Saying they can't afford a series of fee hikes by Finra, brokerage firms are asking the Securities and Exchange Commission to rescind the charges.
Some of the increases took effect July 2, while others will be phased in starting Jan. 2.
“Smaller firms feel the impact disproportionally, and that's one of the many reasons we oppose the fee increases,” said Dale Brown, chief executive of the Financial Services Institute Inc., which represents independent-contractor firms.
The higher fees will be a “huge hit to us,” said Robert Seawright, chief investment officer at Madison Avenue Securities Inc.
Smaller firms are especially affected because of their slim profit margins, said Mr. Seawright, whose firm has about 125 representatives.
The proposal for the hikes was filed with the SEC in June under a process that gave Finra the go-ahead to implement them immediately. But the SEC, which took comments through July 19, could still suspend the increases.
The FSI and other industry groups have urged the SEC to take that action.
Finra spokesman George Smaragdis declined to comment, as did SEC spokesman John Nester.
The higher fees “will result in additional failures” of independent firms, which are already under financial pressure, the FSI wrote in a comment letter.
The increases apply to advertising reviews, corporate financing approvals, Central Registration Depository filings and membership and branch-office registrations.
A new continuing-membership application fee will be a “killer” for small firms looking to expand, said David Sobel, general counsel at Abel/Noser Corp. and chairman of the National Association of Independent Broker-Dealers Inc.
The revised application fee, now $5,000 or more, applies to those seeking approval for material changes in their businesses. Because Finra will be earning revenue from such applications, Mr. Sobel expects that the agency will be less likely to let firms expand without going through the formal process.
In comment letters, several industry groups said that Finra failed to justify the increases.
Finra should provide an “explanation of the analysis of how current budgets and costs were reviewed in order [to] find additional funding, [or cut] outdated or unnecessary Finra programs,” the Committee of Annuity Insurers wrote.
“Unfortunately, the descriptions from Finra ... indicate little or no evidence of the consideration of any options that Finra contemplated beyond simply moving directly to a determination to raise the fees,” the CAI wrote.
Meanwhile, the Investment Company Institute said Finra's arguments for higher advertising review fees were “illogical.”
Finra claimed that higher review volumes made the changes necessary, the ICI wrote in a comment letter. But Finra's existing per-filing charge should have led to economies of scale with higher volume, the ICI wrote.
“A more plausible explanation for the fee increase appears to be ... Finra's overall budget shortfall, which was caused in part by declining overall regulatory fees and also by a decline in Finra's investment returns,” the ICI wrote.
Higher fees might be justified, but it's hard to know what Finra is doing internally to deal with its budget squeeze, Mr. Seawright said. “It seems to me that raising fees is not the first thing you do. You have to budget appropriately,” he said.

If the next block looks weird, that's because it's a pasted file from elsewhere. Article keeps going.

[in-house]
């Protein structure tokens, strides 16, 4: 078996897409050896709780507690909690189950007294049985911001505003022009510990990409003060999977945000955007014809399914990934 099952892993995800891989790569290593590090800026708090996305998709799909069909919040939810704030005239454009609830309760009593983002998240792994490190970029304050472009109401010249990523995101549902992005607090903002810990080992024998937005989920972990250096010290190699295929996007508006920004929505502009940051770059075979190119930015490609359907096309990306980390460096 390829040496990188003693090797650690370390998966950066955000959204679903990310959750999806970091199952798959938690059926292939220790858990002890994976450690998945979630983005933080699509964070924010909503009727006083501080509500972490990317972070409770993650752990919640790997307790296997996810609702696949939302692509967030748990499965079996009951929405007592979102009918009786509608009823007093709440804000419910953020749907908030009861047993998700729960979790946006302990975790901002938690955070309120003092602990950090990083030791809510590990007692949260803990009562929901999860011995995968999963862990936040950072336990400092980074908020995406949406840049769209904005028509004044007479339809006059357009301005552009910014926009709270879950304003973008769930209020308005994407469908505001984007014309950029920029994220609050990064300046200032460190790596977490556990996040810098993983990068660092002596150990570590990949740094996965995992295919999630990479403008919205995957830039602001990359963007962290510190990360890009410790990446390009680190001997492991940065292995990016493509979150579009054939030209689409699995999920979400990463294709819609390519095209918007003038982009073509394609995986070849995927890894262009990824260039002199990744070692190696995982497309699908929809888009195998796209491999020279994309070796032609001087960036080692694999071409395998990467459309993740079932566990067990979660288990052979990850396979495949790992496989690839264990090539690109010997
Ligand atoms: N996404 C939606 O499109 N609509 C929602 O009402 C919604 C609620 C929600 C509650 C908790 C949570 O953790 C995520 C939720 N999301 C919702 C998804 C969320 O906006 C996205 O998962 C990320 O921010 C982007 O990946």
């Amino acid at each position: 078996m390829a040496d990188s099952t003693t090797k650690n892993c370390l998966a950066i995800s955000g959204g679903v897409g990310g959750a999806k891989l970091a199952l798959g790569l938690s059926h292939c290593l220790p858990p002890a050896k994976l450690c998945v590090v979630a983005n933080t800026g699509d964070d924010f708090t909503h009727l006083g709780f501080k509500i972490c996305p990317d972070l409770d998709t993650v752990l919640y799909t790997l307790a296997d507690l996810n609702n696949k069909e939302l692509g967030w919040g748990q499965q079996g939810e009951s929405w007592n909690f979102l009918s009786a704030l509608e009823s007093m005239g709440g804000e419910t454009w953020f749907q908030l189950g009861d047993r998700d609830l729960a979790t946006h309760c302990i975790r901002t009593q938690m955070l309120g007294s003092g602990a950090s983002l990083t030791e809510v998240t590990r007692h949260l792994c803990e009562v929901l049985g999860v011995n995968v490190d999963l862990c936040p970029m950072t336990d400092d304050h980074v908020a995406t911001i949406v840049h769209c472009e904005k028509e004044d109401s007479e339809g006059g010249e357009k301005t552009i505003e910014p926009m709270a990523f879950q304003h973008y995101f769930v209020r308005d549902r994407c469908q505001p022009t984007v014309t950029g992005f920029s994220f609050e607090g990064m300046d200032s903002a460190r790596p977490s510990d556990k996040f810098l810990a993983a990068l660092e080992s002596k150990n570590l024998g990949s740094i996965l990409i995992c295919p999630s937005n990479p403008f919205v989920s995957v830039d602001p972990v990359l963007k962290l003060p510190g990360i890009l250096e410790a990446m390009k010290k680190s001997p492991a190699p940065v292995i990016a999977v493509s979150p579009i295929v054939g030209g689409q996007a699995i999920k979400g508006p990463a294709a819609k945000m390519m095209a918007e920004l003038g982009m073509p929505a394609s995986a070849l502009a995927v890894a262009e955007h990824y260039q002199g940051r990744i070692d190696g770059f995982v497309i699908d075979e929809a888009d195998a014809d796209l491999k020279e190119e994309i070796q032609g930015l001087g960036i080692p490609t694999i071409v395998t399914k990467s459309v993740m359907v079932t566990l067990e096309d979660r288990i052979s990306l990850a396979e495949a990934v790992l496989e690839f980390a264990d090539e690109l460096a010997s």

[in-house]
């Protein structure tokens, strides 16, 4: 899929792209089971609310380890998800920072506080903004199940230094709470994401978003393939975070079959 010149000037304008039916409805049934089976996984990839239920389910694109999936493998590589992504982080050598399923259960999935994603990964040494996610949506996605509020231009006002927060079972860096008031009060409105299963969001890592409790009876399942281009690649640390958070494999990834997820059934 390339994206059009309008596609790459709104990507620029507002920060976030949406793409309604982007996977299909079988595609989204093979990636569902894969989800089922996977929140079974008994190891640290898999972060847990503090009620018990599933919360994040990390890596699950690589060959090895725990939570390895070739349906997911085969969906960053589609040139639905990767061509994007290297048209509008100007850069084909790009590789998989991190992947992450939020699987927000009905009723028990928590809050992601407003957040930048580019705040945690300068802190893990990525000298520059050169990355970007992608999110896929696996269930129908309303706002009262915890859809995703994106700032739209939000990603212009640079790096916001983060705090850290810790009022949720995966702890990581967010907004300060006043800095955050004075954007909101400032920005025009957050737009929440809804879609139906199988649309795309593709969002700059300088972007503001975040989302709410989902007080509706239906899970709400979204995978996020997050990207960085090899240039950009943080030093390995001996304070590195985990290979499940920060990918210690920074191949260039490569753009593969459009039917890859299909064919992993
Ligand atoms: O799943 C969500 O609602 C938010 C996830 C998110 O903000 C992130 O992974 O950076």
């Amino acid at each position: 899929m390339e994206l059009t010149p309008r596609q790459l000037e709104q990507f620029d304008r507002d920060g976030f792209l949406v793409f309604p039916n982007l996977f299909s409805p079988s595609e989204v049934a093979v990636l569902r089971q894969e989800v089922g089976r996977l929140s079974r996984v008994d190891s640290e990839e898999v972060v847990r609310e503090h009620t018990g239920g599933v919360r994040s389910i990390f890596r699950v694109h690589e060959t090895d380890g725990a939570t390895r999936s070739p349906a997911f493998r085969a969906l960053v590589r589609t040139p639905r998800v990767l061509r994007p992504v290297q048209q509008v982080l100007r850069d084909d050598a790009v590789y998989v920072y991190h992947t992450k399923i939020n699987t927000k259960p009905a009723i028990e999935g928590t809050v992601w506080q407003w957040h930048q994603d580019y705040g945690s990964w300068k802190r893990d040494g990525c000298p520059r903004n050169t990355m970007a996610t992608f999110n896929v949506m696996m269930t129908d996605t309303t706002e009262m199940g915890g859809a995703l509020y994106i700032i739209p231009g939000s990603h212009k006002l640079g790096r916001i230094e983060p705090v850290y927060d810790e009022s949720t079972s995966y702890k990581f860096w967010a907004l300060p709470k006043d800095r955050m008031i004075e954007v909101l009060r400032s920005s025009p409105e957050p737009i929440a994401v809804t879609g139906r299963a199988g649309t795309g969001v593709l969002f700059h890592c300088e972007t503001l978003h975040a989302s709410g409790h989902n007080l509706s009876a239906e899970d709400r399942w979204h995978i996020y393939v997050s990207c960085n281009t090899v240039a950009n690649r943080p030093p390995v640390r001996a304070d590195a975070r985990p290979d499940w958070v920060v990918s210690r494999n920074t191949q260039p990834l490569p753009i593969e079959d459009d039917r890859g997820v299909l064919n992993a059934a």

Mr. Brown suggested that Finra should take another look at ways to improve its operations.
“All of our [broker-dealer] members have faced those same [budget] pressures and increased costs,” he said. “But they don't have the luxury of raising prices without consequences.”
Members point to Finra's executive salaries as a place to cut.
“It's hard to see this organization that's living off its members [having] multiple employees with high salaries,” said Brent Owens, president of Creative Financial Designs Inc.
Finra's annual lobbying outlay of about $1 million has also raised eyebrows. The agency spent $550,000 on such activity in the first half this year, about the same as a year earlier, according to disclosure reports filed this month.
Although the amount is a small percentage of Finra's overall budget of nearly $1 billion, members question the expenditure, especially in light of the organization's continuing losses, cost cuts elsewhere and fee increases.
For his part, Mr. Seawright wonders why member firms should be financing Finra's lobbying activity.
In its filing last month, Finra said that member fees haven't been raised in years and that it needed higher levies to cover the costs of regulating a more complex business.
The FSI noted, however, that the SEC approved an increase in Finra's personnel- and gross-income assessments in November 2009.
“Finra argued at the time that the proposed fee increases ... would "stabilize its revenues and provide protection against future industry downturns,'” the FSI comment letter said. “Unfortunately, neither of these statements proved true.”
The hikes couldn't come at a worse time, industry members said.
The higher fees come on top of “astronomical increases in SIPC assessments, SEC fees, fidelity bond premiums, errors-and-omissions insurance premiums, and significant uncertainty concerning the financial markets and ... regulatory requirements,” the FSI wrote in its comment letter.
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